8 Tips for Getting out of Debt ...

Ever since I graduated college, I’ve been swimming in student loan debt, and have constantly been on the lookout for good tips for getting out of debt. Trust me, this is no easy feat. Whether you have college loan debt, credit card debt, standard bills, or all of those as I do, it is pretty easy to feel discouraged and as if you’ll never get out of the hole you’re in. I feel your pain, trust me! Over the years, I’ve found some great advice on tips for getting out of debt that have helped me tremendously. Though I’m not completely out of debt, I do have a better handle on things. Check out my tips below and I’d sure love to hear your tips if you have any for me too!

1. Get Organized

(Your reaction) Thank you!

This is one of the most important tips for getting out of debt of all. You can’t pay your bills if you don’t know where to start or what you have. Write everything down. Get online and go the national student loan website if you have student loans, where you can find every single loan, what companies they are with, and how much you owe. Once again, write it down. Write down all your debt or put it in a spreadsheet on your computer. Don’t pass out like I almost did when you see the final number! This is important to give you a reality check and help you see what you have in front of you. Don’t plan yet, just write it down.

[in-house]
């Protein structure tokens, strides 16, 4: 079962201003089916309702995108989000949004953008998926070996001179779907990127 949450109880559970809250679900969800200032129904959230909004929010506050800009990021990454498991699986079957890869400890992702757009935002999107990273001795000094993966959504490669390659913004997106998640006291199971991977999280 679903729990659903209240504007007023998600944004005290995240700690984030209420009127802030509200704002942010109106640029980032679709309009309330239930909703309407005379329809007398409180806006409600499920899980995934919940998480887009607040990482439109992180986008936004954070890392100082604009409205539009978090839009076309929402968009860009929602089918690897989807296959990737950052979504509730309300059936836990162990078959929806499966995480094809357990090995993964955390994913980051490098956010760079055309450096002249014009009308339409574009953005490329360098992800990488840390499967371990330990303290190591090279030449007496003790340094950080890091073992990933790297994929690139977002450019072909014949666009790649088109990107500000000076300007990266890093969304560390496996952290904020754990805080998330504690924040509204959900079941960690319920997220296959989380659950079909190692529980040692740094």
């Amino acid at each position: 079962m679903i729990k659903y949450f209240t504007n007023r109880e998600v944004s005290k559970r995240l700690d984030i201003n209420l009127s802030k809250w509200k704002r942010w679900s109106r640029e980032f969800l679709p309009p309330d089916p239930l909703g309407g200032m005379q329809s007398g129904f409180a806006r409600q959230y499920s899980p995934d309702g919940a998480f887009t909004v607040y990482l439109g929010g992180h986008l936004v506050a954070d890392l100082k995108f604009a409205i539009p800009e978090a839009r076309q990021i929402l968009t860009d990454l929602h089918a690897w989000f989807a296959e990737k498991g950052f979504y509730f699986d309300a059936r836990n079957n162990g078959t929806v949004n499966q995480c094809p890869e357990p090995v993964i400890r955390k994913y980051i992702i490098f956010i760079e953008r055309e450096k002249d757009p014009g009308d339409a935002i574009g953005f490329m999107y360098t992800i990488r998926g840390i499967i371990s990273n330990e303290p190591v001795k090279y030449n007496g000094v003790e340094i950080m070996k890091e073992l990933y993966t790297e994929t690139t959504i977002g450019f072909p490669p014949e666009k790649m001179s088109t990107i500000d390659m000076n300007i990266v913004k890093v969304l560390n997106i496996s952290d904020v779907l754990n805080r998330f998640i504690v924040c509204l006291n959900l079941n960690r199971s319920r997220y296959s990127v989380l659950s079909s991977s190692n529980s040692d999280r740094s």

2. Consider Consolidation

(Your reaction) Thank you!

If you have student loan debt or credit card debt, consider consolidation as one option. Though the interest rate can be lower, the payout over time can be longer. If you make little money per week, however, or need some time before you think you can begin paying on loans, consolidation may be a good choice for you, and certainly was for me. Many student loans, like private loans, can’t be consolidated, and not all credit cards can. However, one alternate form of consolidating credit cards is to transfer the balance of one to the card with the lowest interest rate, which will save you money over time.

3. Pay down the Smallest One First

(Your reaction) Thank you!

Instead of trying to tackle the biggest debt you have since it is hanging over your head the most, switch your focus to paying down the smallest debt first. Why so? It is eating up interest just like the larger debt, yet because it is a smaller bill, you’ll be able to pay it off quicker, freeing up some money per month, and freeing up an extra interest rate.

4. Prioritize

(Your reaction) Thank you!

Determine how much you’ll owe in minimum payments across all loans. When prioritizing payments, focus on private loans first. Most private loans have variable interest rates, and private lenders aren’t obligated to work with you in financial duress. If you get hit with a financial emergency, having your private loans paid off will give you more flexibility. Private loans can also be more apt to take money out of your weekly paycheck, and this actually happened to me last year, without my control. I never thought companies could do that, and when I signed up for college, no one certainly told me that! Yet it does happen, so remember to focus on private loans which can’t be consolidated, and can be the hardest companies to work with.

5. Make a Budget

(Your reaction) Thank you!